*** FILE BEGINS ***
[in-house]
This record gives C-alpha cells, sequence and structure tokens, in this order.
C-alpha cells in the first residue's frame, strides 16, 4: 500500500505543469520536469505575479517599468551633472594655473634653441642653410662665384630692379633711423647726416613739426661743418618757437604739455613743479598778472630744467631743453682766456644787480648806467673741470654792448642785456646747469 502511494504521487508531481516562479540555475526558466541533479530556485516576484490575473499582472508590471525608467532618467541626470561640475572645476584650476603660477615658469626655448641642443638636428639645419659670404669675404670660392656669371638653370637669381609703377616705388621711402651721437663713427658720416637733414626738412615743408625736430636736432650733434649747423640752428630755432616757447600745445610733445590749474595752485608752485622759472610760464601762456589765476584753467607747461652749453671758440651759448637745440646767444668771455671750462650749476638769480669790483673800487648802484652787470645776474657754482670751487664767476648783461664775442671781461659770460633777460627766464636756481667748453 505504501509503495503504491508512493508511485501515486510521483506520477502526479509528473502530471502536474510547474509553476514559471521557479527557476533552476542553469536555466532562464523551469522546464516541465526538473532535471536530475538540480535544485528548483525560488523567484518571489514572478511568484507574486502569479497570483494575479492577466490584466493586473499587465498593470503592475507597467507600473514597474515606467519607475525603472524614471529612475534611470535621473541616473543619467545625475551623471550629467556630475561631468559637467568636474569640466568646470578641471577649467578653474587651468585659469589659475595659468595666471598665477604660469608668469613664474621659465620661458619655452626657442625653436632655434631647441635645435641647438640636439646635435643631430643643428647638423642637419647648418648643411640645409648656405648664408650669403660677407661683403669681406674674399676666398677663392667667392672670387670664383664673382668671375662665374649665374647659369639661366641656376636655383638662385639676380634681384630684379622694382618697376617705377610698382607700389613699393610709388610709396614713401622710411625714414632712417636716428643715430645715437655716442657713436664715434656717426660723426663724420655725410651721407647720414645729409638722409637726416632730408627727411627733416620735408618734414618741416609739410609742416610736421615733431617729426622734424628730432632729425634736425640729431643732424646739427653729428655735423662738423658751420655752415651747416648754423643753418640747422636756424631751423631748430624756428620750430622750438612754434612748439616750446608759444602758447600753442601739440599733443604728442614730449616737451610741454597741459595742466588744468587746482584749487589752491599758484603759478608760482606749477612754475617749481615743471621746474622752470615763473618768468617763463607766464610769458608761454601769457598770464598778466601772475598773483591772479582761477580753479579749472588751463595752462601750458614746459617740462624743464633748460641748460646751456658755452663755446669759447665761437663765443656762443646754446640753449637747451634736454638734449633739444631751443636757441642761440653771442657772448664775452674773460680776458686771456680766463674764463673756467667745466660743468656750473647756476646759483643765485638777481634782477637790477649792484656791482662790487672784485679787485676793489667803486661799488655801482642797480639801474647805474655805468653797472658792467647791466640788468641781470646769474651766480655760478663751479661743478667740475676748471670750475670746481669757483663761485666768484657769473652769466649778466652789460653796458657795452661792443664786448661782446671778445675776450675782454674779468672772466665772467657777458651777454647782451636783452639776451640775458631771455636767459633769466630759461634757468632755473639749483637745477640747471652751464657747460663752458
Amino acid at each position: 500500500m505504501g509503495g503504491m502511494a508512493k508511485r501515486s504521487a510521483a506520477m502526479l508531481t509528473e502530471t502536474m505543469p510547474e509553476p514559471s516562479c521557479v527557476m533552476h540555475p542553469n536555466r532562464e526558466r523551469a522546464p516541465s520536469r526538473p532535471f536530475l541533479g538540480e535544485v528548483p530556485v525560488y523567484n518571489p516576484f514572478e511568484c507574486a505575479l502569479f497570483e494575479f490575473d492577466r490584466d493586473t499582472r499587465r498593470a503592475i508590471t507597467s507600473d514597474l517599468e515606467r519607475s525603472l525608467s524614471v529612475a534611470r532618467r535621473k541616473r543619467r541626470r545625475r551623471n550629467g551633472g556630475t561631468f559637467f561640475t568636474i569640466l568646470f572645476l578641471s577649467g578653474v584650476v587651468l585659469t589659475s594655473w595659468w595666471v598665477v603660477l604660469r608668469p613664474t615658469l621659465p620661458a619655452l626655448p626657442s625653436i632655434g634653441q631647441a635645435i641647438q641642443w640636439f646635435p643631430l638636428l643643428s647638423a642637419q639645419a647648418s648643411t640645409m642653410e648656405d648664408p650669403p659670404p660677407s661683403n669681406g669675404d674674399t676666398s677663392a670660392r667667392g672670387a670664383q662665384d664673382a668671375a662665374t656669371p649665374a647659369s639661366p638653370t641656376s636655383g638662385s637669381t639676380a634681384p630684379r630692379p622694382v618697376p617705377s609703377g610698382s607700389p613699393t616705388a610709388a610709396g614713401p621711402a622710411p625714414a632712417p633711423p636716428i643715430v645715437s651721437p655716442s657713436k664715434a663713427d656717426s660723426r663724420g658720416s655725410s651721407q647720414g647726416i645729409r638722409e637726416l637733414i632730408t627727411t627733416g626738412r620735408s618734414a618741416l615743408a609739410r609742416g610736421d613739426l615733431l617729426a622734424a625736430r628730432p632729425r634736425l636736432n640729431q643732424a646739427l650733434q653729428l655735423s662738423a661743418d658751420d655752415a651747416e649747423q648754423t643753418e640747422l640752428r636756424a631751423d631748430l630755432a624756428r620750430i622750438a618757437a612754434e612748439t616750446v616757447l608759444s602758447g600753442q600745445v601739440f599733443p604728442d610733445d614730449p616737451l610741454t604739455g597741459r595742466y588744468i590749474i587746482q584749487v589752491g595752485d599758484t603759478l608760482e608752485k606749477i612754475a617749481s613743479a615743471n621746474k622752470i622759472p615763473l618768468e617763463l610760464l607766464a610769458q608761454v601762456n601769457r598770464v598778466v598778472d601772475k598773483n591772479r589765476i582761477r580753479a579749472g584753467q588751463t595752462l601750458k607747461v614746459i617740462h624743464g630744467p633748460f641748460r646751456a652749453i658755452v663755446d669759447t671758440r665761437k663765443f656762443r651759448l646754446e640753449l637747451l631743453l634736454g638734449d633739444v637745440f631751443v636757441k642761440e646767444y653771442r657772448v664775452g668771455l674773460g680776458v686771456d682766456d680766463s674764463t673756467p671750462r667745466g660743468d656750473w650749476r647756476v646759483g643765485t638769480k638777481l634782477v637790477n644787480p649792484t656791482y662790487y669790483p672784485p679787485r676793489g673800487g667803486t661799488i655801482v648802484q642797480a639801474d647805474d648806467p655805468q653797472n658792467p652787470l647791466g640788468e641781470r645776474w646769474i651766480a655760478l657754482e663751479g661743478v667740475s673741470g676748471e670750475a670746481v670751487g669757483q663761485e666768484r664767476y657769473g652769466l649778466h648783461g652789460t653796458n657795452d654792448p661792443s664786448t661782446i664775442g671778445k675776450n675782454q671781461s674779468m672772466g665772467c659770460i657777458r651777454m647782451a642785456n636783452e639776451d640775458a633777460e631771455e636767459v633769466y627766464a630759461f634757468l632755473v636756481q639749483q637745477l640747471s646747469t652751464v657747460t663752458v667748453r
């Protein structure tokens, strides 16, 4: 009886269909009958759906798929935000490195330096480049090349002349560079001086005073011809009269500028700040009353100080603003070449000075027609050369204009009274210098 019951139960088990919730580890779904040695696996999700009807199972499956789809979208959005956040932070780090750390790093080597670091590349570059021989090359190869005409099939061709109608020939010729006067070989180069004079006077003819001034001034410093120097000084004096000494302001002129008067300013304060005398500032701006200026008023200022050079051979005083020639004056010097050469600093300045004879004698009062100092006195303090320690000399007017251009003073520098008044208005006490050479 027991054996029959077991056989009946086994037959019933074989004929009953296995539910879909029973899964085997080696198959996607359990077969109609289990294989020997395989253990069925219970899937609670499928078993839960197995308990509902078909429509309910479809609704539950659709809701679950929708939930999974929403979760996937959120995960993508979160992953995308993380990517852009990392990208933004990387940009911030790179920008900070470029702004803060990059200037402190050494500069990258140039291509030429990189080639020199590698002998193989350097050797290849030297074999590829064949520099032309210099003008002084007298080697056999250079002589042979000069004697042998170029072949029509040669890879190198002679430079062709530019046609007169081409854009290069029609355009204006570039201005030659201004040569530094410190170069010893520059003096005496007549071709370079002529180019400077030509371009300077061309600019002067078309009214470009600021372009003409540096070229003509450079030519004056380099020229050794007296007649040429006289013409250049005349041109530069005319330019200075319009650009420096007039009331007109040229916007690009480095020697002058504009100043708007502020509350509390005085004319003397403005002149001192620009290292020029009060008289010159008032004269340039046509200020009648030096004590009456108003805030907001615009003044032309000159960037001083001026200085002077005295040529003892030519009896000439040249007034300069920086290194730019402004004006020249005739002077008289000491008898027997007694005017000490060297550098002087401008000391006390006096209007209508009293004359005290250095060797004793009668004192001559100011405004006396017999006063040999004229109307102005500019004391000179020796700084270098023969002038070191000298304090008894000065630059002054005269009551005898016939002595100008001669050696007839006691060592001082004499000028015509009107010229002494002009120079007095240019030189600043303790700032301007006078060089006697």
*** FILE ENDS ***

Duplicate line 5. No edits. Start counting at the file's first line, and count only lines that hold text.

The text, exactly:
């Protein structure tokens, strides 16, 4: 009886269909009958759906798929935000490195330096480049090349002349560079001086005073011809009269500028700040009353100080603003070449000075027609050369204009009274210098 019951139960088990919730580890779904040695696996999700009807199972499956789809979208959005956040932070780090750390790093080597670091590349570059021989090359190869005409099939061709109608020939010729006067070989180069004079006077003819001034001034410093120097000084004096000494302001002129008067300013304060005398500032701006200026008023200022050079051979005083020639004056010097050469600093300045004879004698009062100092006195303090320690000399007017251009003073520098008044208005006490050479 027991054996029959077991056989009946086994037959019933074989004929009953296995539910879909029973899964085997080696198959996607359990077969109609289990294989020997395989253990069925219970899937609670499928078993839960197995308990509902078909429509309910479809609704539950659709809701679950929708939930999974929403979760996937959120995960993508979160992953995308993380990517852009990392990208933004990387940009911030790179920008900070470029702004803060990059200037402190050494500069990258140039291509030429990189080639020199590698002998193989350097050797290849030297074999590829064949520099032309210099003008002084007298080697056999250079002589042979000069004697042998170029072949029509040669890879190198002679430079062709530019046609007169081409854009290069029609355009204006570039201005030659201004040569530094410190170069010893520059003096005496007549071709370079002529180019400077030509371009300077061309600019002067078309009214470009600021372009003409540096070229003509450079030519004056380099020229050794007296007649040429006289013409250049005349041109530069005319330019200075319009650009420096007039009331007109040229916007690009480095020697002058504009100043708007502020509350509390005085004319003397403005002149001192620009290292020029009060008289010159008032004269340039046509200020009648030096004590009456108003805030907001615009003044032309000159960037001083001026200085002077005295040529003892030519009896000439040249007034300069920086290194730019402004004006020249005739002077008289000491008898027997007694005017000490060297550098002087401008000391006390006096209007209508009293004359005290250095060797004793009668004192001559100011405004006396017999006063040999004229109307102005500019004391000179020796700084270098023969002038070191000298304090008894000065630059002054005269009551005898016939002595100008001669050696007839006691060592001082004499000028015509009107010229002494002009120079007095240019030189600043303790700032301007006078060089006697």